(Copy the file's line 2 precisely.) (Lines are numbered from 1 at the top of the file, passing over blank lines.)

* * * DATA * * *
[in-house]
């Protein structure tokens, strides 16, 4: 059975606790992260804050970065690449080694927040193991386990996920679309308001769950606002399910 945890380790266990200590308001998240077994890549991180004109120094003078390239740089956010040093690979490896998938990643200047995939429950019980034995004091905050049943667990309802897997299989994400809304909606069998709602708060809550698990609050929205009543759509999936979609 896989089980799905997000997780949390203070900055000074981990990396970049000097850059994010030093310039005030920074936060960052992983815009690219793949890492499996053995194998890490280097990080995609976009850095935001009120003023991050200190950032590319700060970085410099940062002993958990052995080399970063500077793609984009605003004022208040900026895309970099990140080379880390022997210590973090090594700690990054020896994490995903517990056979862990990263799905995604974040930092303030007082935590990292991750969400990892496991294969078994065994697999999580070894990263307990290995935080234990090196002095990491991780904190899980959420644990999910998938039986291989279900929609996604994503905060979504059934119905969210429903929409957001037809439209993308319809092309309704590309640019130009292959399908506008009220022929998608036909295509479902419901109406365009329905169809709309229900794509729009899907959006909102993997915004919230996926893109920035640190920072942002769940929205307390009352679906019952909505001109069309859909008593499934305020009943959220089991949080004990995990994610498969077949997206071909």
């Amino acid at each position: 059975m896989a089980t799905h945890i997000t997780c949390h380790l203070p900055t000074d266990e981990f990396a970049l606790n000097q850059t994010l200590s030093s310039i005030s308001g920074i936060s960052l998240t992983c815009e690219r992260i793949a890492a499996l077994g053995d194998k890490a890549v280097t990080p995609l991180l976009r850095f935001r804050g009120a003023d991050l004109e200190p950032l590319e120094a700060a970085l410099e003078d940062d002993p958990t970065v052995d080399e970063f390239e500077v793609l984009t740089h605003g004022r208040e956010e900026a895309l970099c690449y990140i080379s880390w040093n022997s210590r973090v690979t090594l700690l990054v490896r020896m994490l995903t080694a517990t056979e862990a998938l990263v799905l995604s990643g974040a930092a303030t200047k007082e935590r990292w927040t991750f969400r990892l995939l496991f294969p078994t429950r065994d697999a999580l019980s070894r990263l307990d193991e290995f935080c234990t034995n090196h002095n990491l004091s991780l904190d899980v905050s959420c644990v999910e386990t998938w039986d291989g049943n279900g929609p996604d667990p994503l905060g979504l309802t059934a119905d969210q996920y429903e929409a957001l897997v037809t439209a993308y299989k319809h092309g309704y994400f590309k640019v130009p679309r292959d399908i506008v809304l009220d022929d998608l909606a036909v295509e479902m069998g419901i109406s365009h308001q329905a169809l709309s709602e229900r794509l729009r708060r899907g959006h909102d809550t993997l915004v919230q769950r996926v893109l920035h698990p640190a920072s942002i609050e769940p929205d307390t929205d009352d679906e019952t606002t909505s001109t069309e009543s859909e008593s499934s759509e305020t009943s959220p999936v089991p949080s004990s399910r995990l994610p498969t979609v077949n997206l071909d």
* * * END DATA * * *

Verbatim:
């Protein structure tokens, strides 16, 4: 059975606790992260804050970065690449080694927040193991386990996920679309308001769950606002399910 945890380790266990200590308001998240077994890549991180004109120094003078390239740089956010040093690979490896998938990643200047995939429950019980034995004091905050049943667990309802897997299989994400809304909606069998709602708060809550698990609050929205009543759509999936979609 896989089980799905997000997780949390203070900055000074981990990396970049000097850059994010030093310039005030920074936060960052992983815009690219793949890492499996053995194998890490280097990080995609976009850095935001009120003023991050200190950032590319700060970085410099940062002993958990052995080399970063500077793609984009605003004022208040900026895309970099990140080379880390022997210590973090090594700690990054020896994490995903517990056979862990990263799905995604974040930092303030007082935590990292991750969400990892496991294969078994065994697999999580070894990263307990290995935080234990090196002095990491991780904190899980959420644990999910998938039986291989279900929609996604994503905060979504059934119905969210429903929409957001037809439209993308319809092309309704590309640019130009292959399908506008009220022929998608036909295509479902419901109406365009329905169809709309229900794509729009899907959006909102993997915004919230996926893109920035640190920072942002769940929205307390009352679906019952909505001109069309859909008593499934305020009943959220089991949080004990995990994610498969077949997206071909």